Curator TSENG Yu-Chuan

Organizer: Taipei Art Industry Association

Dates: October 2 (Fri.) to November 1 (Sun.), 2020

Time: Tuesdays to Sundays, 11:00 – 18:00

Venues: Liang Gallery, Fish Art Center, DaGuan Gallery

Humans worship light, which is the source of life and soul in this world as well as the sustaining force in nature. When there is light, there is no fear of darkness. For centuries, light has been the subject of artists’ quest. They depict light, utilize light sensitivity to create images, employ light to construct the feeling of sublime in architecture, use light as a medium to record and develop images, and document trajectories and images to represent and shape the world. In the age of analogous signals, light becomes a medium, a vehicle for expressing all subject matter.


Digital technology has its interface based on “light” to communicate signals, surpassing the analogous “light” of the electronic age with the encoding, transmission, reception and decoding of signals. The “light” of analogous signals shows images after a television is turned on; and when the television is turned off, the images cease to exist. When the light is switched on, a space can be lit up and an atmosphere created, producing a magical sense of immersion. Devices using analogous signals offer spectacles that disappear after the light is switched off. However, the light emitting from the interface of devices using digital signals opens up different worlds that remain in the virtual world, continuing being a part of the world even after their disappearance from the real world and in front of people’s eyes after the devices are turned off.


The images created with digital signals are not real documentation and representation but construction and configuration. The digital world not only comprises memories from our real existence, but also fictitious and fictional texts and images that confuse our understanding of reality, fabricate memory and simulate visual perception. Through overlapping and interweaving the real and the virtual, they reshape our cognition and memory. In the “digital space” that revolves around electronically processed information network, the endless virtual information flows provide personalized browsing experiences. In this digital space, users move between partially real but more and more virtual spaces. The “real” world is now being replaced by the virtual, digital world. (Castells; 1998)


Manuel Castells  asserts that “all reality is virtually perceived” because we understand this world through signs and symbols. (Castells; 1998) Jerry Brotton argues that the network society indicates a new system of communication, which produces what Castells has termed “real virtuality.” (Brotton; 2015) In this system, reality itself (the material/symbolic existence) is fully captured and immersed in an environment of virtual image, which “is not only the screen that communicates time but what takes over and becomes the experience.”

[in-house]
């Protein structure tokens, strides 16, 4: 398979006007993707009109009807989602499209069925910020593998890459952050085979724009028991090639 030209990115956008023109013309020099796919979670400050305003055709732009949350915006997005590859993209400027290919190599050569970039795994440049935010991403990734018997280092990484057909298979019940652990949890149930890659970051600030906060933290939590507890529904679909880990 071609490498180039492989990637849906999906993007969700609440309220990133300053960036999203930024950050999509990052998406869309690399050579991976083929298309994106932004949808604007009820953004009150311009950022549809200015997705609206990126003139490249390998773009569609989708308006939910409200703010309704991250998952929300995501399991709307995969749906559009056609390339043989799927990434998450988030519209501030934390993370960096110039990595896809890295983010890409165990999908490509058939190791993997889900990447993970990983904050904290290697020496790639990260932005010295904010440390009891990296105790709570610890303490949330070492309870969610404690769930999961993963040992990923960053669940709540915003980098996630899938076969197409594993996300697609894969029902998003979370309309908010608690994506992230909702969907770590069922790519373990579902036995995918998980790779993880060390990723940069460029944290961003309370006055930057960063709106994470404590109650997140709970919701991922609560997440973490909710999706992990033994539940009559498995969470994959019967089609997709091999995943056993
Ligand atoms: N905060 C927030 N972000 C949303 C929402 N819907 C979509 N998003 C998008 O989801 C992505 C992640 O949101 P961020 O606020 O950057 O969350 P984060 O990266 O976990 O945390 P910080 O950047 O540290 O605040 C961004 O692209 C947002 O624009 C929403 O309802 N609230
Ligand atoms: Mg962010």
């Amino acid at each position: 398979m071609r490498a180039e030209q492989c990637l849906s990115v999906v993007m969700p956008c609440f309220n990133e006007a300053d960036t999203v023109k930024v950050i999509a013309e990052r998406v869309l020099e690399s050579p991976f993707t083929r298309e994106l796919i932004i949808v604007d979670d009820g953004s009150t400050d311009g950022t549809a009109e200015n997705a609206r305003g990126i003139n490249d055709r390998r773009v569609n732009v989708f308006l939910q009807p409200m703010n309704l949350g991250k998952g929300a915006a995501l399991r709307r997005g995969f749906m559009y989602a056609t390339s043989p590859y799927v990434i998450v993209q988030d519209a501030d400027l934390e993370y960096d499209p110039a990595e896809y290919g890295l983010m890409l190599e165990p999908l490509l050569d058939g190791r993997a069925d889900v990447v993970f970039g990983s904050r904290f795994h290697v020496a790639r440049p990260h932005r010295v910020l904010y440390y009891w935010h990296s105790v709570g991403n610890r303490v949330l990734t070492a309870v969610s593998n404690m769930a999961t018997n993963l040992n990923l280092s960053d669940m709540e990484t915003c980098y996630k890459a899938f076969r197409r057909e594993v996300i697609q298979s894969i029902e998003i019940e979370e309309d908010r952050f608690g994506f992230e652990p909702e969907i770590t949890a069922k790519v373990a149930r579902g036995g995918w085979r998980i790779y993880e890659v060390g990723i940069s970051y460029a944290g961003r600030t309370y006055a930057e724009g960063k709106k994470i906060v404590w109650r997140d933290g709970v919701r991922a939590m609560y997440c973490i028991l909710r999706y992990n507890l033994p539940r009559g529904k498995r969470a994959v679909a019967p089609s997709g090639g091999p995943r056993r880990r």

In the generation of artificial intelligence, images that are authentic, fake, real or virtual are all converted into signals and signs, forming the reality that people perceive. Objects of the virtual world enter reality, and the imaginary reality becomes our collective memory, mythology, religion and faith. The world, like Brotton describes it, is turning into “an entirety mixed of the virtual and the real that assumes the reality of collective memory and discussion.” However, the so-called real and imaginary only exist in the sensory experience that can be switched on and off rather than only in the digital space. Through three subtopics – “Disappearance and Formation of Memory,” “Vertigo from On and Off Light” and “ Exhibition and Exit of Existence” – Light ON/OFF discusses the memory, initiation and strategy in the process of turning on and off the signals from the analogous era to the digital age, along with the constructed virtuality and reality of signs and symbols.


Subtopic 1: Disappearance and Formation of Memory—Liang Gallery

Memory is central to human life experience. It is stored and shelved in the memory vault, and can be retrieved when needed. However, the authenticity of memory is always a question. Freud compares memory to a “mystic writing pad,” which bridges the consciousness and the unconscious, something that can be written, rewritten, revised, overridden and traced. In the digital age, people record their lives through social media platforms, permanently storing memories with online photo albums while formulating strategies to construct memories through digital writing.


Subtopic 2: Vertigo from On and Off Light—DaGuan Gallery

“Light ON” is a ritual. Through turning on the light, an illusionary stage surfaces in the glistening light. The awakened life flows into the objects and scenes, manifesting spirituality. Light is a vehicle to construct and deliver messages, and translates the messages of life into newly coded messages, conveying stories and situations of the exhibition and converting existences into messages constructed through light. After “Light OFF,” the disappearance from the human sight is merely illusional, as what seems to have disappeared now exists in the space of memories and messages in a permanent way.


Subtopic 3: Exhibition and Exit of Existence—Fish Art Center

Which form of existence should be used to construct the subjectivity of objects and humans? Should we opt to exist in the virtual world as consciousness and messages, giving up the reality to forever merge with the flow of virtual signals and turning into omnipresent individuals? Or, should we guard the material space in ways that living organisms exist, and become the subject in the material world, formulating strategies of inhabiting both the real and the virtual space?






Brotton, Jerry. A History of the World in Twelve Maps. Taipei: Marco Polo Press, 2015.

Castells, Manuel. The Rise of the Network Society. Taipei: Tonsan, 1998.